Blanket, categorical rules can be both inefficient and self-defeating, as decision-makers lack the knowledge to understand their secondary consequences.
The attacks on Attorney General William Barr’s treatment of the Mueller report remind us that many of those who profess to deplore the President’s disregard for law and political norms have no interest in following the law or norms themselves. The Attorney General has acted punctiliously, prudently, and above all, lawfully in not making the Mueller report public or available to the Senate and House Judiciary committees without the delay needed to make careful redactions. To do otherwise would violate the law and undermine justice promoting norms.
The Attorney General is redacting four kinds of material before making the report public. The first is 6(e) material, material that would disclose information in grand jury proceedings. The law does not permit such disclosures and apparently the full report itself announces that it may contain grand jury material.
Second, the Attorney General is redacting the report to avoid disclosing intelligence sources and methods. Intelligence information is not to be disclosed either as general matter. It is odd that those who profess to be so worried about Russian interference in our political process would be willing to put some of our basic intelligence defenses against foreign powers at risk.
Third, the Attorney General is redacting information that may interfere with ongoing prosecutions, particularly those that the Special Counsel may have handed off to others. Again, many of those who most applaud the work of the independent counsel do so on basis of the argument that justice needs to be done equally for all. These redactions serve the cause of justice.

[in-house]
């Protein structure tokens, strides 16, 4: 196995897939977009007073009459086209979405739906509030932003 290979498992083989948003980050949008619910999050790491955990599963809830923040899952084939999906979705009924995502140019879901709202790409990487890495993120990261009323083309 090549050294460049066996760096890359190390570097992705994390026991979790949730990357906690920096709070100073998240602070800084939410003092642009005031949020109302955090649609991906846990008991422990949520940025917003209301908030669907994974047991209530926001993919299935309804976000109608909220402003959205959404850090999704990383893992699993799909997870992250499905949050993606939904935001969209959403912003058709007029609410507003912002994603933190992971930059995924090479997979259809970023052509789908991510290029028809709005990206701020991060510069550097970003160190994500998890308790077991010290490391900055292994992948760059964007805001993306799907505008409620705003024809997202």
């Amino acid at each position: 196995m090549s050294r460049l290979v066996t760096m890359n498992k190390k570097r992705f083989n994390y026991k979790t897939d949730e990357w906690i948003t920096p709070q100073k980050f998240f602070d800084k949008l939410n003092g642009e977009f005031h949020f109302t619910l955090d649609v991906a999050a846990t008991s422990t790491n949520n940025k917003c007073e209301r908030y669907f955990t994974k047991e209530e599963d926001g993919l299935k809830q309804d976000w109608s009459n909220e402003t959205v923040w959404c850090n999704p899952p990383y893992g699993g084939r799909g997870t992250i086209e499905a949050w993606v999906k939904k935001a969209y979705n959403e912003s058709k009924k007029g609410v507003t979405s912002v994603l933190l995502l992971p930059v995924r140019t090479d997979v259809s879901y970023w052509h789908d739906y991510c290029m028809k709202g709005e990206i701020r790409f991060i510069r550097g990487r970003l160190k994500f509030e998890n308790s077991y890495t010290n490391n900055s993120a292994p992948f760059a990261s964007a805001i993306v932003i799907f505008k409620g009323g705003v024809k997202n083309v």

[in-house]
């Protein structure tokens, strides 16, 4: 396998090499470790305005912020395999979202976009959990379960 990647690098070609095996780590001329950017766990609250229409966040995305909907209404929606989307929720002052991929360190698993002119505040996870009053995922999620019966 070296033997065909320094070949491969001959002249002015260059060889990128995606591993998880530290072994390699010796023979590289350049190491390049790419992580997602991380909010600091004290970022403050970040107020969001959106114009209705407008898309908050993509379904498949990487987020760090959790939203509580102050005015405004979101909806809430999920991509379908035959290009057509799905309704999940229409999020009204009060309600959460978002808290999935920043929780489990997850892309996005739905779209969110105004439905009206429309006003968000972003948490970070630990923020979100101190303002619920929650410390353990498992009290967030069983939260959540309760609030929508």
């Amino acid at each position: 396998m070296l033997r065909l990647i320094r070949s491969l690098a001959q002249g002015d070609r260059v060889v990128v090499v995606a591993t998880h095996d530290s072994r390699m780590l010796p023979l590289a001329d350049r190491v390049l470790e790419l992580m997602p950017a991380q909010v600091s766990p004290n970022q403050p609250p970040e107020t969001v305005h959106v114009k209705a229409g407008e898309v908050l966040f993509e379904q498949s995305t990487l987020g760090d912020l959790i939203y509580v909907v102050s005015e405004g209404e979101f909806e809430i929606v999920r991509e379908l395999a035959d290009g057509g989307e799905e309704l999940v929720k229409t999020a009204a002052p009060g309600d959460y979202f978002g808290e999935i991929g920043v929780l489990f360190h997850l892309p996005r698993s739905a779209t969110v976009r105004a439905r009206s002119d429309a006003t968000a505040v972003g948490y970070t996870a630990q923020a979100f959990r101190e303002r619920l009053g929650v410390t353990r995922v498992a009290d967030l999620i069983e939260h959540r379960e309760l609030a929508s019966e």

Finally, the Attorney General is following long-standing Department of Justice policy in redacting information that may harm the reputations of third parties. He has said that these excisions emphatically will not include any to protect the reputation of the President. But private citizens who are not charged with crimes do not deserve to have their name sullied simply because they have come up in a high profile investigation, when the Department would not have done so in the course of ordinary investigations.
And lest there be any concern that the Attorney General’s redactions are partisan or arbitrary, he has enlisted the attorneys in the Special Counsel’s office to help make them. Barr has said he has not overruled these attorneys as yet in any instance.
Now it is true that rights of the public to access the Mueller report may differ somewhat from the rights of the relevant congressional committees. But Congress has no more right to the first category of material redacted than the public: rule 6(e) makes no exception to the secrecy of Grand Jury materials for members of Congress. As for the second category, Congress has itself set up the intelligence committees to be the conduits for intelligence information. Barr respects that settlement by not giving that information to the judiciary committees. Widely disseminated intelligence information has been known to leak.
Barr himself has said he is open to further discussion about whether the committees should able to view material in categories three and four. But he is also right to require Congress to show some real need for the specific information, because of the countervailing policy considerations of justice and privacy. It is a sad commentary on our times that the Attorney General’s respect for the law and prior norms has become a matter of partisan controversy.